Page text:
As I did so I was pleased to see a plaque marking a connection I hadn’t known about before: LGBT icon Anne Lister, aka Gentleman Jack, the ‘first modern lesbian’, who apparently spent many early years in the town.
If they discover and decipher her Market Weighton-era diaries, as they have with her mature ones from Halifax, there could be another raunchy TV series in the making, though it may have to be post-watershed.
But I had work to do. A ride to re-enact. I cycled a few miles up lanes through the mist to Londesborough, a pleasant East Riding estate village. In 627, Coifi was here on a stallion, carrying a spear, and about to kick-start the overthrow of paganism and the establishment of Christianity, the religion of peace, kindness and compassion. And what better way to do it than with a bit of arson and rabble-rousing?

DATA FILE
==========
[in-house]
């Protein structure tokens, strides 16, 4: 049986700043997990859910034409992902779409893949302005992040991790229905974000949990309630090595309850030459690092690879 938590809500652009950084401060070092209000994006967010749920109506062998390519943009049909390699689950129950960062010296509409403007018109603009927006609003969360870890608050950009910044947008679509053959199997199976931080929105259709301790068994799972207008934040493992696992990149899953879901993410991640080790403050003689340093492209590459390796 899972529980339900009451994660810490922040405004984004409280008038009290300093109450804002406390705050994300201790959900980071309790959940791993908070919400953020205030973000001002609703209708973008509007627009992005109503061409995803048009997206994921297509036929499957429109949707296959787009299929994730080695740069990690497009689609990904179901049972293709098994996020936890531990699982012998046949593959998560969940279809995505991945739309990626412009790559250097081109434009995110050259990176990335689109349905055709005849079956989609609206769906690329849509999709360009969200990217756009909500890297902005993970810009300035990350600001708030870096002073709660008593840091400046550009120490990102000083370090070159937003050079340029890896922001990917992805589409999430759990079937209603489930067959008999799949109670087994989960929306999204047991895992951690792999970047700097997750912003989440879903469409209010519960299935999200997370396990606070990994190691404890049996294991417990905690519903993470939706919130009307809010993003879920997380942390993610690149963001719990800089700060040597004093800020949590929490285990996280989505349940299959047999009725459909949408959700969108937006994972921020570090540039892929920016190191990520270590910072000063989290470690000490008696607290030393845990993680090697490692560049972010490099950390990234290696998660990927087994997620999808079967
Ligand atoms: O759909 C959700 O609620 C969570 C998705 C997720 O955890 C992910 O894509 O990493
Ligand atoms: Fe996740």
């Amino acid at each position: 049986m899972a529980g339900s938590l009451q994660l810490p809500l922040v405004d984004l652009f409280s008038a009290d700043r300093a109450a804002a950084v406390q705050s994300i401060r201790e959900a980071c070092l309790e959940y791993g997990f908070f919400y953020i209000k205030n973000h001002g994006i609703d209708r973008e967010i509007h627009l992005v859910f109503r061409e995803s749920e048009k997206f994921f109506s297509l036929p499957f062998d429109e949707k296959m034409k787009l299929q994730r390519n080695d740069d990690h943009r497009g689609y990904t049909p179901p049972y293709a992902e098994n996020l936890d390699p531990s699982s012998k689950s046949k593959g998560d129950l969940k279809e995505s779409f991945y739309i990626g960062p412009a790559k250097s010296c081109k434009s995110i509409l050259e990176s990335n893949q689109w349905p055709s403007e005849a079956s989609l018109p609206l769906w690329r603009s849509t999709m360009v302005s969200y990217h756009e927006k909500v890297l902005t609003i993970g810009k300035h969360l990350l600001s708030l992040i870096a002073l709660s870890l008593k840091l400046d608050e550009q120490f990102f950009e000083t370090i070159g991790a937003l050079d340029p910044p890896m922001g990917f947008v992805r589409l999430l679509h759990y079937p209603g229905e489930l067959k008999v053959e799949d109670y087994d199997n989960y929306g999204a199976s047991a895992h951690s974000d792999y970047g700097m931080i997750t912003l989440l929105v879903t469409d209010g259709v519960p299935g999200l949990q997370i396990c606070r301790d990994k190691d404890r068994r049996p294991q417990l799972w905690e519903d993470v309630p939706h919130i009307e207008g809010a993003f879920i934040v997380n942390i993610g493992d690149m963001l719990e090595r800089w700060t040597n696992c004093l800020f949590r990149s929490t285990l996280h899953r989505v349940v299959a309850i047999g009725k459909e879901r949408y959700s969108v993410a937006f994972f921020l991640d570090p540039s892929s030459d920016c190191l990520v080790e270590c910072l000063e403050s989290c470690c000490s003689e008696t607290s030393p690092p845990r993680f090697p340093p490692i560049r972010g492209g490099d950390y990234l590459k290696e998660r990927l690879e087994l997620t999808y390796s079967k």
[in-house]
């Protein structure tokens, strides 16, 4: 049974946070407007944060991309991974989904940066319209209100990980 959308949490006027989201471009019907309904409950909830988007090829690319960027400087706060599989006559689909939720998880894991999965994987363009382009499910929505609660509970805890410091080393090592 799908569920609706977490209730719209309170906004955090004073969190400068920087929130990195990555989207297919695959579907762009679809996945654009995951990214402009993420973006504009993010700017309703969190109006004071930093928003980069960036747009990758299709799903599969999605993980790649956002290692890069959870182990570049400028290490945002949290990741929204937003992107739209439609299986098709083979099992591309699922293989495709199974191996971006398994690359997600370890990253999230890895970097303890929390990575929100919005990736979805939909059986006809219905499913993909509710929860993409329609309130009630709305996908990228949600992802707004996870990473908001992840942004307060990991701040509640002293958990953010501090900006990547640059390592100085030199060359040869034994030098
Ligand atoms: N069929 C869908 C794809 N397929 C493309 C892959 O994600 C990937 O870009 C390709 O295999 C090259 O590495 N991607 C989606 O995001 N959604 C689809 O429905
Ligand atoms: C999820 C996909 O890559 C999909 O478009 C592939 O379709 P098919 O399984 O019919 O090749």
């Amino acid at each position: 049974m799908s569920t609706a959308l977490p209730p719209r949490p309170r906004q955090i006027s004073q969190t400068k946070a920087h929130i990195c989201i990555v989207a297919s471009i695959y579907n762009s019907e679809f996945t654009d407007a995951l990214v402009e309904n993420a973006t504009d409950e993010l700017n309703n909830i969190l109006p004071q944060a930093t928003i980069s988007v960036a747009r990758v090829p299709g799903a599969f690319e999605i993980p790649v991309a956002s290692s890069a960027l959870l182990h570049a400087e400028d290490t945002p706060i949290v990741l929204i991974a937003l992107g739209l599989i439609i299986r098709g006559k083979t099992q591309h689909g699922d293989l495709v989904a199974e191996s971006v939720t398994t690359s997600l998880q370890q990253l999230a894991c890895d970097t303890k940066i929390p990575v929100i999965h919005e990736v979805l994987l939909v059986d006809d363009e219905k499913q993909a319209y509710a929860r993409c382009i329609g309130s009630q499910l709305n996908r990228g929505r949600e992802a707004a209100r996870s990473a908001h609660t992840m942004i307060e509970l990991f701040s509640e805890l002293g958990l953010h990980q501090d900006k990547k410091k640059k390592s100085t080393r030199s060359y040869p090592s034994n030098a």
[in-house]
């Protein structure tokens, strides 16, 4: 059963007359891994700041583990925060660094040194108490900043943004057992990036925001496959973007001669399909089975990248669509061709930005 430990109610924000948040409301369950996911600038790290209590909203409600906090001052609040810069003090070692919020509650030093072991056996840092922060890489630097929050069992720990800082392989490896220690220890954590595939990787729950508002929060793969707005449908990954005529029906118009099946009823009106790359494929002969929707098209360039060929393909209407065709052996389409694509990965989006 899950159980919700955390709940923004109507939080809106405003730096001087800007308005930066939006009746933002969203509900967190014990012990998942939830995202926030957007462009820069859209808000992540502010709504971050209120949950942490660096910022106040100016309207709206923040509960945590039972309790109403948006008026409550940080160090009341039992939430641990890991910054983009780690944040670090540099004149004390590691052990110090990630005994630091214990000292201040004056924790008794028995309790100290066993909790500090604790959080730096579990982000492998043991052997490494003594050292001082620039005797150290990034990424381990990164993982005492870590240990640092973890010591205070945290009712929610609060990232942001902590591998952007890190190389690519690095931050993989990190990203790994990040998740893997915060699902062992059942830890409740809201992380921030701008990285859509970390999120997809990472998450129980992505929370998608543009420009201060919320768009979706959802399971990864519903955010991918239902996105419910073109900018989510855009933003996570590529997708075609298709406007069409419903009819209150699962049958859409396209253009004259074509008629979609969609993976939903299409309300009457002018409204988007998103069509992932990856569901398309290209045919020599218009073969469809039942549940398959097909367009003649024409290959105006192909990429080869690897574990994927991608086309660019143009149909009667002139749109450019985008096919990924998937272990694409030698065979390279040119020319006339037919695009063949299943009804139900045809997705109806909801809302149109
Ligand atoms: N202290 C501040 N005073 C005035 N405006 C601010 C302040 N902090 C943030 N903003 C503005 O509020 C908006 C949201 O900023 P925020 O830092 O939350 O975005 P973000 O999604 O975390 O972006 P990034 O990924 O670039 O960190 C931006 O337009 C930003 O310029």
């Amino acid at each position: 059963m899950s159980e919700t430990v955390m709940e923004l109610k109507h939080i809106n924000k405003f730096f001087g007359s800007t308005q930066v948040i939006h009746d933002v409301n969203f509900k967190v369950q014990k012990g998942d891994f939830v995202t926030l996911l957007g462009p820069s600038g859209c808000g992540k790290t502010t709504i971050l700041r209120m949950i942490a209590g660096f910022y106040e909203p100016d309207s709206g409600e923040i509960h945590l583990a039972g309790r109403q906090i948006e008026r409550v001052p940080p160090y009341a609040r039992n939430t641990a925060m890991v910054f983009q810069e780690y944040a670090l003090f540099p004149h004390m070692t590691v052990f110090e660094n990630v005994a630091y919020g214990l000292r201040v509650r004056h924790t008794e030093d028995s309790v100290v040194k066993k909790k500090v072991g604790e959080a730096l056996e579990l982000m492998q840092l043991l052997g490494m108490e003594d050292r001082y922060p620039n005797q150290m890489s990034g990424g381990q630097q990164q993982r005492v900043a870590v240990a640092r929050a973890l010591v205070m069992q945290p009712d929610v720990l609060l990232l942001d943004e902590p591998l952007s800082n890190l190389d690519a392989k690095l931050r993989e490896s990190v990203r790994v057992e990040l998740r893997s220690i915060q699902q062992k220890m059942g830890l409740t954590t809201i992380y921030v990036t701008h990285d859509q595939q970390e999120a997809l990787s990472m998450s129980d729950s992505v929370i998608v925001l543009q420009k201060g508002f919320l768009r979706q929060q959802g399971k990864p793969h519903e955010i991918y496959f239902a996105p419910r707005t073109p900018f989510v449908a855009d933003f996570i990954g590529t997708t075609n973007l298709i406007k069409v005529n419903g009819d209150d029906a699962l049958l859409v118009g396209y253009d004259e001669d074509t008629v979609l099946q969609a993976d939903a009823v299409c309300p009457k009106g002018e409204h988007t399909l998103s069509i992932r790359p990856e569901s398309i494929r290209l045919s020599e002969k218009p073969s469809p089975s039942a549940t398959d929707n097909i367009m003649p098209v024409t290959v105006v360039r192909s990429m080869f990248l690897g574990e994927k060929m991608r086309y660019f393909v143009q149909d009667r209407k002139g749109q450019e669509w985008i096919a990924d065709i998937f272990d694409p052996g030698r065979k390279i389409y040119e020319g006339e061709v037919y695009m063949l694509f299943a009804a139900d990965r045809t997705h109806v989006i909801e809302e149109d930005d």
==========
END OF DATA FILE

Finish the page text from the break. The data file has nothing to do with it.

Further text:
He was the pagan high priest at Goodmanham, two miles away, the site of paganism’s main shrine in the kingdom of Northumbria. But paganism had become unpopular, having failed to deliver the cheaper food, immigration control, and trade deals promised by its charlatan cheerleaders.
Coifi had just followed Edwin, king of Northumbria, in taking up Christianity, and wanted to make some sort of public statement.
So, with the zeal of a convert, and the fury of a disillusioned voter, he grabbed a spear, a horse, and perhaps a can or two of petrol and box of matches, and set off for Goodmanham with some rapid demolition work in mind.
He presumably would have taken the old Roman Road, which runs through what is now the calm and pleasant grounds of the Londesborough Estate. I followed in his path, bumping gently over the farm-tracks and bridleways.